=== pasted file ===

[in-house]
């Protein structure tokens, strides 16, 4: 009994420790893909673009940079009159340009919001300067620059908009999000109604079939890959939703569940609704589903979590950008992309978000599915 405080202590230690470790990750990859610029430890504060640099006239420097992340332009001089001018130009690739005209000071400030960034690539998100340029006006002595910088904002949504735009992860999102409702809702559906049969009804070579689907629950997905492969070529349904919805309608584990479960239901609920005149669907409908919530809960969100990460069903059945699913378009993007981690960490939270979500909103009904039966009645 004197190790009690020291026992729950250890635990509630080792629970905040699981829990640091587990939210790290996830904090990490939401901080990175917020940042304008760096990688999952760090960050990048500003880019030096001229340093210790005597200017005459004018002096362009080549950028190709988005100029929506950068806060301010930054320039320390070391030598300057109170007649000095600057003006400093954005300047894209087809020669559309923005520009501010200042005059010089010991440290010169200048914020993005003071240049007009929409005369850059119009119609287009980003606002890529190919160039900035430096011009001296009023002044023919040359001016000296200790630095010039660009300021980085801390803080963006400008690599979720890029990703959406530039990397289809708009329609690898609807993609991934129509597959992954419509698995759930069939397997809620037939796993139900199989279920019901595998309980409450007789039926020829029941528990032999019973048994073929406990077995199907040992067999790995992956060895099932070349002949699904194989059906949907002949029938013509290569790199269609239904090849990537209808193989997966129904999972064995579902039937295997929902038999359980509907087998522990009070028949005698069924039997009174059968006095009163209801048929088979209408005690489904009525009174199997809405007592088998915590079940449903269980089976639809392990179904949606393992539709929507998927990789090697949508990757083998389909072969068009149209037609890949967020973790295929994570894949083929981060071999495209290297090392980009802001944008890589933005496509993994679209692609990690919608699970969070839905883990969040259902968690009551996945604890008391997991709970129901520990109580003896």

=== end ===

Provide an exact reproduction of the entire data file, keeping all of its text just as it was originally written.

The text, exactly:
[in-house]
């Protein structure tokens, strides 16, 4: 009994420790893909673009940079009159340009919001300067620059908009999000109604079939890959939703569940609704589903979590950008992309978000599915 405080202590230690470790990750990859610029430890504060640099006239420097992340332009001089001018130009690739005209000071400030960034690539998100340029006006002595910088904002949504735009992860999102409702809702559906049969009804070579689907629950997905492969070529349904919805309608584990479960239901609920005149669907409908919530809960969100990460069903059945699913378009993007981690960490939270979500909103009904039966009645 004197190790009690020291026992729950250890635990509630080792629970905040699981829990640091587990939210790290996830904090990490939401901080990175917020940042304008760096990688999952760090960050990048500003880019030096001229340093210790005597200017005459004018002096362009080549950028190709988005100029929506950068806060301010930054320039320390070391030598300057109170007649000095600057003006400093954005300047894209087809020669559309923005520009501010200042005059010089010991440290010169200048914020993005003071240049007009929409005369850059119009119609287009980003606002890529190919160039900035430096011009001296009023002044023919040359001016000296200790630095010039660009300021980085801390803080963006400008690599979720890029990703959406530039990397289809708009329609690898609807993609991934129509597959992954419509698995759930069939397997809620037939796993139900199989279920019901595998309980409450007789039926020829029941528990032999019973048994073929406990077995199907040992067999790995992956060895099932070349002949699904194989059906949907002949029938013509290569790199269609239904090849990537209808193989997966129904999972064995579902039937295997929902038999359980509907087998522990009070028949005698069924039997009174059968006095009163209801048929088979209408005690489904009525009174199997809405007592088998915590079940449903269980089976639809392990179904949606393992539709929507998927990789090697949508990757083998389909072969068009149209037609890949967020973790295929994570894949083929981060071999495209290297090392980009802001944008890589933005496509993994679209692609990690919608699970969070839905883990969040259902968690009551996945604890008391997991709970129901520990109580003896």